Like other fixed income sectors, the commercial mortgage-backed securities (CMBS) sector bounced back in the final two months of 2023. Despite the year-end rally, CMBS spread levels remained elevated compared to other market sectors. Other spread sectors saw that late-2023 rally fizzle out in January as the fixed income markets mainly delivered negative returns to start the year. Non-agency or private-label CMBS bucked the trend and continued the rally well into January, providing the best sector performance for the month.

Utilizing the ICE Bank of America CMBS indices, we can see the significant rally in spreads in January when examining comparable duration CMBS and corporate allocations, broken out by credit quality (Exhibit 3).

Exhibit 3 — Spread Changes

Duration 31 Dec 2023 OAS 31 Jan 2024 OAS Change
7-10 Y AAA CMBS 6.89 99 88 -11
7-10 Y AAA Corporate 7.42 54 74 20
7-10 Y BBB CMBS 6.47 855 637 -218
7-10 Y BBB Corporate 6.68 147 148 1

Source: Bloomberg and ICE BofA.

The spread tightening was reflected in the performance of the sectors as well, with CMBS delivering strong January returns (Exhibit 4). Given the ongoing concerns about commercial real estate and the almost daily headlines surrounding various market segments (e.g., New York Community Bancorp’s earnings report in late January), why the massive rally in a month when the rest of the market pulled back?

Fundamentals are still weak, with delinquencies increasing during the month, and there’s still downgrade risk in certain market areas (e.g., S&P downgraded four tranches, while DRBS placed numerous deals on negative watch). But the sector has benefitted from the FOMC’s shift in tone — potentially done with tightening, easing on the horizon — and the prospect for more favorable refinancing opportunities.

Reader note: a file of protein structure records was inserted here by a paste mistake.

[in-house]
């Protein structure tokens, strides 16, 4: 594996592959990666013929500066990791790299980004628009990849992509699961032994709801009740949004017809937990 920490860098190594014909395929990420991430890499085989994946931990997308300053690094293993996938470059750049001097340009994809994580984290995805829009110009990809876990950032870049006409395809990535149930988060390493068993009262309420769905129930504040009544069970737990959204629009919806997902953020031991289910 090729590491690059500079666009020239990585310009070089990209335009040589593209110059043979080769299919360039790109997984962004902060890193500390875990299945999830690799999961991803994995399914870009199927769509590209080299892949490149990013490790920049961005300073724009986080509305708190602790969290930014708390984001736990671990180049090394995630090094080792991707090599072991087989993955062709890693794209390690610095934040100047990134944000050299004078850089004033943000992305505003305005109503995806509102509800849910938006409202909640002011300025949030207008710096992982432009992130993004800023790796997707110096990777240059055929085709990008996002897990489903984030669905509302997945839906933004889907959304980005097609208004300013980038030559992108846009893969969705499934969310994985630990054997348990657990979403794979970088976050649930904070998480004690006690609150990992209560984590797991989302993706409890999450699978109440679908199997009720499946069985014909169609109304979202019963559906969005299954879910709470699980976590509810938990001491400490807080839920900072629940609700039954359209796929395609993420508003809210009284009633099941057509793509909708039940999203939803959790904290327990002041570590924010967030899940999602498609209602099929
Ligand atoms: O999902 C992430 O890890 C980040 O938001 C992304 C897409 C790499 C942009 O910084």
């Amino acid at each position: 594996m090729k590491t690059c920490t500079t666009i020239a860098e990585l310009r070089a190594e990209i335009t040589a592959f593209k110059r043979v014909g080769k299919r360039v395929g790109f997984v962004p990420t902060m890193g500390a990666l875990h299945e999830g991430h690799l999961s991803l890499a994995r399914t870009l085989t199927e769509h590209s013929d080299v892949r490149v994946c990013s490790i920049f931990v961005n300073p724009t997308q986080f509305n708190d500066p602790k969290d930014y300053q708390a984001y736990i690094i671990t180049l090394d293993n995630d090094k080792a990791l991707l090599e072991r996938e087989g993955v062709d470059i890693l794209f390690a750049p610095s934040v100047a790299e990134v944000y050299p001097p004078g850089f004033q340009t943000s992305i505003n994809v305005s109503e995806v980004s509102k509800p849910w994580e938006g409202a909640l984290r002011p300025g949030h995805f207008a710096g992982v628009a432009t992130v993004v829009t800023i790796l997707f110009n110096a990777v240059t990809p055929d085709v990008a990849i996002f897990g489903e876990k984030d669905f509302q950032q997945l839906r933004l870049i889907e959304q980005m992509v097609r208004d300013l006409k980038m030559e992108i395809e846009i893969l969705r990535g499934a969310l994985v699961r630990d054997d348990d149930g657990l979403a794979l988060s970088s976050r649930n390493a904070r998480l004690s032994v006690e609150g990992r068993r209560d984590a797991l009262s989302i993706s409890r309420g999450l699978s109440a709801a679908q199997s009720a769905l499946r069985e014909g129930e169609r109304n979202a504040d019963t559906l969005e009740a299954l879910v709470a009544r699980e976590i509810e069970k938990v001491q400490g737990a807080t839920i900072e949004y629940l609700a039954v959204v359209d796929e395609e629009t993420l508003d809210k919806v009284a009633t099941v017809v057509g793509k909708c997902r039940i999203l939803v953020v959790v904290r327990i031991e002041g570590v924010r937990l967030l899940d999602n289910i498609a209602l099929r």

Exhibit 4 — Total Returns (%)

As of 31 January 2024 1M return 3M return 1Y return
7-10 Y AAA CMBS 0.93 11.12 2.02
7-10 Y AAA Corporate -0.89 9.35 1.98
7-10 Y BBB CMBS 15.34 26.02 7.97
7-10 Y BBB Corporate 0.12 11.70 5.69
CMBS 1.49 6.88 3.81
Corporate 0.15 10.08 4.50

Source: Bloomberg and ICE BofA.

Just as 2023 saw the entire segment painted with a broad (and punishing) brush, so have the positive aspects of January been felt industrywide. Both instances provide opportunity for relative value investors: strong securities attractively priced due to the spread widening across the sector last year or weaker but well-structured securities carried along by broad spread tightening in January. The movements over the past several months reflect the importance of security selection and strong due diligence when selecting securities for a well-diversified portfolio.

Bonds rated AAA, AA, A and BBB are considered investment grade.

ICE BofA AAA and BBB CMBS indexes measure the performance of US dollar denominated investment grade rated commercial mortgagebacked securities publicly issued in the US domestic market. These subsets include all securities with a given investment grade rating AAA and BBB, respectively. ICE BofA AAA and BBB Corporate indexes measure the performance of US dollar denominated investment grade rated corporate debt publicly issued in the US domestic market. These subsets include all securities with a given investment grade rating AAA and BBB, respectively. The indexes are unmanaged, include net reinvested dividends, do not reflect fees or expenses (which would lower the return) and are not available for direct investment. Index data source: Bloomberg Index Services Limited. See for a full copy of the disclaimer.

The views expressed are those of Diamond Hill as of February 2024 and are subject to change without notice. These opinions are not intended to be a forecast of future events, a guarantee of future results or investment advice. Investing involves risk, including the possible loss of principal. Past performance is not a guarantee of future results.